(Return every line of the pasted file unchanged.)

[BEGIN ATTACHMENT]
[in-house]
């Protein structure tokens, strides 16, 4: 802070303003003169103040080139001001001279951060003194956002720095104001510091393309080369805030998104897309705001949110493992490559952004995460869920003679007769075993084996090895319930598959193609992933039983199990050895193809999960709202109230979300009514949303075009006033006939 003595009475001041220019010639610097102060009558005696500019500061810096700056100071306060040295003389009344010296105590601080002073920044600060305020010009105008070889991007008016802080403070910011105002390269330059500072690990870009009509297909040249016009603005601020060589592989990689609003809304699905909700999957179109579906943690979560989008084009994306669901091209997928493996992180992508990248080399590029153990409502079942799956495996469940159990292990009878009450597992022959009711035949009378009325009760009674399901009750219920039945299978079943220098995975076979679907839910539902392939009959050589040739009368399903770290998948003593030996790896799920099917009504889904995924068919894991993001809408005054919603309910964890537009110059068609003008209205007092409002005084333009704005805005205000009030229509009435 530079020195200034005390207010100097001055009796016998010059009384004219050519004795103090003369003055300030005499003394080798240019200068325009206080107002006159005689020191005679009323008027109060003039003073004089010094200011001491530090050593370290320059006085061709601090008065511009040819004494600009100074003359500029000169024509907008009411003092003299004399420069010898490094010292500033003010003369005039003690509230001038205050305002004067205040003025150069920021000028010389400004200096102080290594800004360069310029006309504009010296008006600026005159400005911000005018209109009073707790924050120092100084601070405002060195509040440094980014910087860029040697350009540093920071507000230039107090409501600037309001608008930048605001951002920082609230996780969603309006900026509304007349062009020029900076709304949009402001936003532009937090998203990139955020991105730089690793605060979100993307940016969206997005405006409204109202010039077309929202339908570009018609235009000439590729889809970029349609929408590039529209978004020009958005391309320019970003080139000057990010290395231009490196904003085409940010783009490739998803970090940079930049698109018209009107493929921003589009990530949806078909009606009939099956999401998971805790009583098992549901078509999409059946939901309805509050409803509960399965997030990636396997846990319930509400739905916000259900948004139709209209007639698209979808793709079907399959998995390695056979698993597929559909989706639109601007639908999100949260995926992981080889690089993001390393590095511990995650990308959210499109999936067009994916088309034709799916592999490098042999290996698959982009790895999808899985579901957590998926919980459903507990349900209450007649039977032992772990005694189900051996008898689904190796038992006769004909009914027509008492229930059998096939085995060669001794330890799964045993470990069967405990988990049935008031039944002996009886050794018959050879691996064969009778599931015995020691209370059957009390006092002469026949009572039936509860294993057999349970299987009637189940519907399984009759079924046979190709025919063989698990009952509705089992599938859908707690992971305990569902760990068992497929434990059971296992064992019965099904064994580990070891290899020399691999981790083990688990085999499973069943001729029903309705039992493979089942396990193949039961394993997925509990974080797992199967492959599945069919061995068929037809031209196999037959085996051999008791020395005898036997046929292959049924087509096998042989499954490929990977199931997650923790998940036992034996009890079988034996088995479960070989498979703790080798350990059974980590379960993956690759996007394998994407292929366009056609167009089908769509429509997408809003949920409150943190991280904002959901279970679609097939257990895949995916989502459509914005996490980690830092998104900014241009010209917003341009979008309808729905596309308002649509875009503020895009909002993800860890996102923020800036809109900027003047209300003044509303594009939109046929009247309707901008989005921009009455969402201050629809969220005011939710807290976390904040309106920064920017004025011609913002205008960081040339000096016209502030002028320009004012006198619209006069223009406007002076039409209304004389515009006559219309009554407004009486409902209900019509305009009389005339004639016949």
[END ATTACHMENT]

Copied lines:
[in-house]
């Protein structure tokens, strides 16, 4: 802070303003003169103040080139001001001279951060003194956002720095104001510091393309080369805030998104897309705001949110493992490559952004995460869920003679007769075993084996090895319930598959193609992933039983199990050895193809999960709202109230979300009514949303075009006033006939 003595009475001041220019010639610097102060009558005696500019500061810096700056100071306060040295003389009344010296105590601080002073920044600060305020010009105008070889991007008016802080403070910011105002390269330059500072690990870009009509297909040249016009603005601020060589592989990689609003809304699905909700999957179109579906943690979560989008084009994306669901091209997928493996992180992508990248080399590029153990409502079942799956495996469940159990292990009878009450597992022959009711035949009378009325009760009674399901009750219920039945299978079943220098995975076979679907839910539902392939009959050589040739009368399903770290998948003593030996790896799920099917009504889904995924068919894991993001809408005054919603309910964890537009110059068609003008209205007092409002005084333009704005805005205000009030229509009435 530079020195200034005390207010100097001055009796016998010059009384004219050519004795103090003369003055300030005499003394080798240019200068325009206080107002006159005689020191005679009323008027109060003039003073004089010094200011001491530090050593370290320059006085061709601090008065511009040819004494600009100074003359500029000169024509907008009411003092003299004399420069010898490094010292500033003010003369005039003690509230001038205050305002004067205040003025150069920021000028010389400004200096102080290594800004360069310029006309504009010296008006600026005159400005911000005018209109009073707790924050120092100084601070405002060195509040440094980014910087860029040697350009540093920071507000230039107090409501600037309001608008930048605001951002920082609230996780969603309006900026509304007349062009020029900076709304949009402001936003532009937090998203990139955020991105730089690793605060979100993307940016969206997005405006409204109202010039077309929202339908570009018609235009000439590729889809970029349609929408590039529209978004020009958005391309320019970003080139000057990010290395231009490196904003085409940010783009490739998803970090940079930049698109018209009107493929921003589009990530949806078909009606009939099956999401998971805790009583098992549901078509999409059946939901309805509050409803509960399965997030990636396997846990319930509400739905916000259900948004139709209209007639698209979808793709079907399959998995390695056979698993597929559909989706639109601007639908999100949260995926992981080889690089993001390393590095511990995650990308959210499109999936067009994916088309034709799916592999490098042999290996698959982009790895999808899985579901957590998926919980459903507990349900209450007649039977032992772990005694189900051996008898689904190796038992006769004909009914027509008492229930059998096939085995060669001794330890799964045993470990069967405990988990049935008031039944002996009886050794018959050879691996064969009778599931015995020691209370059957009390006092002469026949009572039936509860294993057999349970299987009637189940519907399984009759079924046979190709025919063989698990009952509705089992599938859908707690992971305990569902760990068992497929434990059971296992064992019965099904064994580990070891290899020399691999981790083990688990085999499973069943001729029903309705039992493979089942396990193949039961394993997925509990974080797992199967492959599945069919061995068929037809031209196999037959085996051999008791020395005898036997046929292959049924087509096998042989499954490929990977199931997650923790998940036992034996009890079988034996088995479960070989498979703790080798350990059974980590379960993956690759996007394998994407292929366009056609167009089908769509429509997408809003949920409150943190991280904002959901279970679609097939257990895949995916989502459509914005996490980690830092998104900014241009010209917003341009979008309808729905596309308002649509875009503020895009909002993800860890996102923020800036809109900027003047209300003044509303594009939109046929009247309707901008989005921009009455969402201050629809969220005011939710807290976390904040309106920064920017004025011609913002205008960081040339000096016209502030002028320009004012006198619209006069223009406007002076039409209304004389515009006559219309009554407004009486409902209900019509305009009389005339004639016949």